Summary: If we want to live fruitful Christian lives, we have to stay connected to Christ.
Text: Jn. 15:1-11
1. Read Jn. 15:1-11
2. Illustration: S. D. Gordon tells of a spring storm that broke a large limb on his cherry tree. Although it hung by a very slender strand, to his surprise the blossoms came anyway. Later some fruit began to grow as it did on the other branches. He noticed, however, that only those in full contact with the tree bore "much fruit," while the partially severed branch produced only a scanty supply. As believers, we must be careful about our spiritual connections, making sure we are fully abiding in Christ. The fruit we bear, whether much or little, tells the story.
Proposition: If we want to live fruitful Christian lives, we have to stay connected to Christ.
I. Abiding In Christ Will Cause Us to Bear Fruit (1-4)
A. A Branch Cannot Bear Fruit By Itself
1. The grapevine is a prolific plant; a single vine bears many grapes. In the Old Testament, grapes symbolized Israel’s fruitfulness in doing God’s work on earth.
a. The prophets had written of Israel as God’s vine, carefully planted and cared for.
b. But the vine was a disappointment because it yielded only rotten fruit; that is, they refused to give him love and obedience.
2. Jesus says ""I am the true vine..."
a. He lays it right out there for His disciples to see. Jesus is the vine.
b. He doesn’t say that the church is the vine, but He himself is the vine.
c. The church is no more than the branches in the vine (Morris, NICNT-Gospel According to John, 593).
3. Not only that, but Jesus says He is the "true" vine.
a. Unless the believer is vitally connected with him, the quality of his fruitfulness will be unacceptable. - Expositor’s Bible Commentary, The, Pradis CD-ROM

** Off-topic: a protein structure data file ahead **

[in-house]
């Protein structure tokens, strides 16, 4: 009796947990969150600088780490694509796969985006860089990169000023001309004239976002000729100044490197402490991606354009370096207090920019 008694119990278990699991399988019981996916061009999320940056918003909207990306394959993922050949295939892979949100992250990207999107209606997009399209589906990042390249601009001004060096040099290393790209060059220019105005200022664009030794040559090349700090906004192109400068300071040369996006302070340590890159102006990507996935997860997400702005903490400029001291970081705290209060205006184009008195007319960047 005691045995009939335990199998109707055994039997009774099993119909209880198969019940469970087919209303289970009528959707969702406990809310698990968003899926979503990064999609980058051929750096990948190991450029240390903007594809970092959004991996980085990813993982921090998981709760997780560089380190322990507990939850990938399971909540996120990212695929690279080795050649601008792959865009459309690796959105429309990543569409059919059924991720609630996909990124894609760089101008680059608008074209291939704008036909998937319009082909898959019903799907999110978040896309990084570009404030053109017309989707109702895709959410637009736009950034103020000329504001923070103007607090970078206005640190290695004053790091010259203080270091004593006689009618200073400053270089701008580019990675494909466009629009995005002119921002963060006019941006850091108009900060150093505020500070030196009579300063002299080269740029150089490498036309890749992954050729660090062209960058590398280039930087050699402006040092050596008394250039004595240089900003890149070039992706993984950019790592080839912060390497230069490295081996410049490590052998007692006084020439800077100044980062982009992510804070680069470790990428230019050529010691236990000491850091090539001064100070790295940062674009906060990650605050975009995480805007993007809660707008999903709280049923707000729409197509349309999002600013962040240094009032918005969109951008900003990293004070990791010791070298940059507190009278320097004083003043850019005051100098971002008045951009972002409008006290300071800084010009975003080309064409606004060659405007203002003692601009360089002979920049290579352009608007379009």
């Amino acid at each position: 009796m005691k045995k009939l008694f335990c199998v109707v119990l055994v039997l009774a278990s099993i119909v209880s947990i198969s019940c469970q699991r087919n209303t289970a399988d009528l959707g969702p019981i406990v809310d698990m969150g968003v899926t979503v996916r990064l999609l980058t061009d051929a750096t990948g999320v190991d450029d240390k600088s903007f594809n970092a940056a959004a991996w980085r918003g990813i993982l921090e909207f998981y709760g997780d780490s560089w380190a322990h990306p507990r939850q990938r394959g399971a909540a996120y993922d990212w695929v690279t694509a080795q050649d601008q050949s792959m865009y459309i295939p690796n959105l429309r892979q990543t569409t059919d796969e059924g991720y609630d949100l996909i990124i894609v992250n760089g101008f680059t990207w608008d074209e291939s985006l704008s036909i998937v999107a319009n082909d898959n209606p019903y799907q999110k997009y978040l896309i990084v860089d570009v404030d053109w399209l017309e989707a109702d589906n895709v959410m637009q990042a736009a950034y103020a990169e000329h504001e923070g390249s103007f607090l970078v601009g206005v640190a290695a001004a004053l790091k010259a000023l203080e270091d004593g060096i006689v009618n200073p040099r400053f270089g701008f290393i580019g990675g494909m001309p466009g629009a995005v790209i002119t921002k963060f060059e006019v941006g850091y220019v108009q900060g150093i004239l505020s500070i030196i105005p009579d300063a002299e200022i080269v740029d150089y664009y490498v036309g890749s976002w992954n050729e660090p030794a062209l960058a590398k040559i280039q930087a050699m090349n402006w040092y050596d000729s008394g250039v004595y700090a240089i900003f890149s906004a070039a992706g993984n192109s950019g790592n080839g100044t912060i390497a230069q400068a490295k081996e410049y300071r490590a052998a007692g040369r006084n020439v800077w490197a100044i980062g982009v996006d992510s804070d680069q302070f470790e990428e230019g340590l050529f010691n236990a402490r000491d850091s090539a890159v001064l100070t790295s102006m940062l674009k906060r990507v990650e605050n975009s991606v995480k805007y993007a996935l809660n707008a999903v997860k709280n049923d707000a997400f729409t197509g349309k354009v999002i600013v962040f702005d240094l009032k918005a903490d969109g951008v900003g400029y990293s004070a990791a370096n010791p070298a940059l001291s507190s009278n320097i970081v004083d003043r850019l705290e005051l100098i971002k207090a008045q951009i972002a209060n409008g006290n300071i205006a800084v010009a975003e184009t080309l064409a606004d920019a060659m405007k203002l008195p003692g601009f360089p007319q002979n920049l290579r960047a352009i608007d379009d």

b. There may be many branches, but if they are to bear the right kind of fruit, they must be a part of the real vine.
4. Notice also that Jesus says the Father is the "husbandman," or "vinedresser."
a. Vinedressers both trim branches so that they will produce more fruit and cut away dead branches that have no life in them. In each case the assumption is that fruit-bearing is the test of life-giving attachment to the vine. -
(Burge, Gary M. "The Vine and the Branches (15:1 - 17)" In NIV Application Commentary, New Testament: John. By Gary M. Burge, 418. Grand Rapids: Zondervan, © 2000.)
b. If we bear fruit, He prunes us so that we bear more fruit.
5. However, if we do not bear fruit He cuts us off.
a. Pruning is necessary for any vine. Dead wood is worse than fruitlessness, for dead wood can harbor disease and decay.
b. An untrimmed vine will develop long rambling branches that produce little fruit because most of the strength of the vine is given to growing wood. -Expositor’s Bible Commentary, The, Pradis CD-ROM
6. He said "Abide in Me, and I in you. As the branch cannot bear fruit of itself, unless it abides in the vine, neither can you, unless you abide in Me."
a. "Remaining," for the disciples and for all believers today, means to make a constant, moment-by-moment decision to follow Christ.